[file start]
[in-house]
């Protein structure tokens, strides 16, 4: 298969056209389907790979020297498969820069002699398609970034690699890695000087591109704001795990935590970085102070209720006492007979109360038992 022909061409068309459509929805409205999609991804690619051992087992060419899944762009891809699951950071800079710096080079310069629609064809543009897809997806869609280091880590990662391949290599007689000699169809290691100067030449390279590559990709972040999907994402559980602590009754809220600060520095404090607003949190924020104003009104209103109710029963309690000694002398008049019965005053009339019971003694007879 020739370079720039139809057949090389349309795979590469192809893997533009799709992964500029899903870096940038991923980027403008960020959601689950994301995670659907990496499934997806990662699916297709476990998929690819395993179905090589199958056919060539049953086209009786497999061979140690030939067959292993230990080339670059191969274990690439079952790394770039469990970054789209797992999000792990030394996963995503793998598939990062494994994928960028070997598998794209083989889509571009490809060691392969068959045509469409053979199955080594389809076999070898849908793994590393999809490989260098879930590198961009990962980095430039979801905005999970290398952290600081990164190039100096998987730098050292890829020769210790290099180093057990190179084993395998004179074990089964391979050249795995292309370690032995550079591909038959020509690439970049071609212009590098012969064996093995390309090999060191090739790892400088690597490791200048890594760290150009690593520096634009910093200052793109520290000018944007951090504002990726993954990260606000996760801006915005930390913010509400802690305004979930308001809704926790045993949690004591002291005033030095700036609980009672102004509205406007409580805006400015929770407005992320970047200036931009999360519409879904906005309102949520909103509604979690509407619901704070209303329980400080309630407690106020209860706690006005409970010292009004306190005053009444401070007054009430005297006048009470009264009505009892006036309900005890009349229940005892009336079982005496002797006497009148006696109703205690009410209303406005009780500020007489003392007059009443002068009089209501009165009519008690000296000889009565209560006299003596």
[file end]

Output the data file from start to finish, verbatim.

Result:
[in-house]
């Protein structure tokens, strides 16, 4: 298969056209389907790979020297498969820069002699398609970034690699890695000087591109704001795990935590970085102070209720006492007979109360038992 022909061409068309459509929805409205999609991804690619051992087992060419899944762009891809699951950071800079710096080079310069629609064809543009897809997806869609280091880590990662391949290599007689000699169809290691100067030449390279590559990709972040999907994402559980602590009754809220600060520095404090607003949190924020104003009104209103109710029963309690000694002398008049019965005053009339019971003694007879 020739370079720039139809057949090389349309795979590469192809893997533009799709992964500029899903870096940038991923980027403008960020959601689950994301995670659907990496499934997806990662699916297709476990998929690819395993179905090589199958056919060539049953086209009786497999061979140690030939067959292993230990080339670059191969274990690439079952790394770039469990970054789209797992999000792990030394996963995503793998598939990062494994994928960028070997598998794209083989889509571009490809060691392969068959045509469409053979199955080594389809076999070898849908793994590393999809490989260098879930590198961009990962980095430039979801905005999970290398952290600081990164190039100096998987730098050292890829020769210790290099180093057990190179084993395998004179074990089964391979050249795995292309370690032995550079591909038959020509690439970049071609212009590098012969064996093995390309090999060191090739790892400088690597490791200048890594760290150009690593520096634009910093200052793109520290000018944007951090504002990726993954990260606000996760801006915005930390913010509400802690305004979930308001809704926790045993949690004591002291005033030095700036609980009672102004509205406007409580805006400015929770407005992320970047200036931009999360519409879904906005309102949520909103509604979690509407619901704070209303329980400080309630407690106020209860706690006005409970010292009004306190005053009444401070007054009430005297006048009470009264009505009892006036309900005890009349229940005892009336079982005496002797006497009148006696109703205690009410209303406005009780500020007489003392007059009443002068009089209501009165009519008690000296000889009565209560006299003596």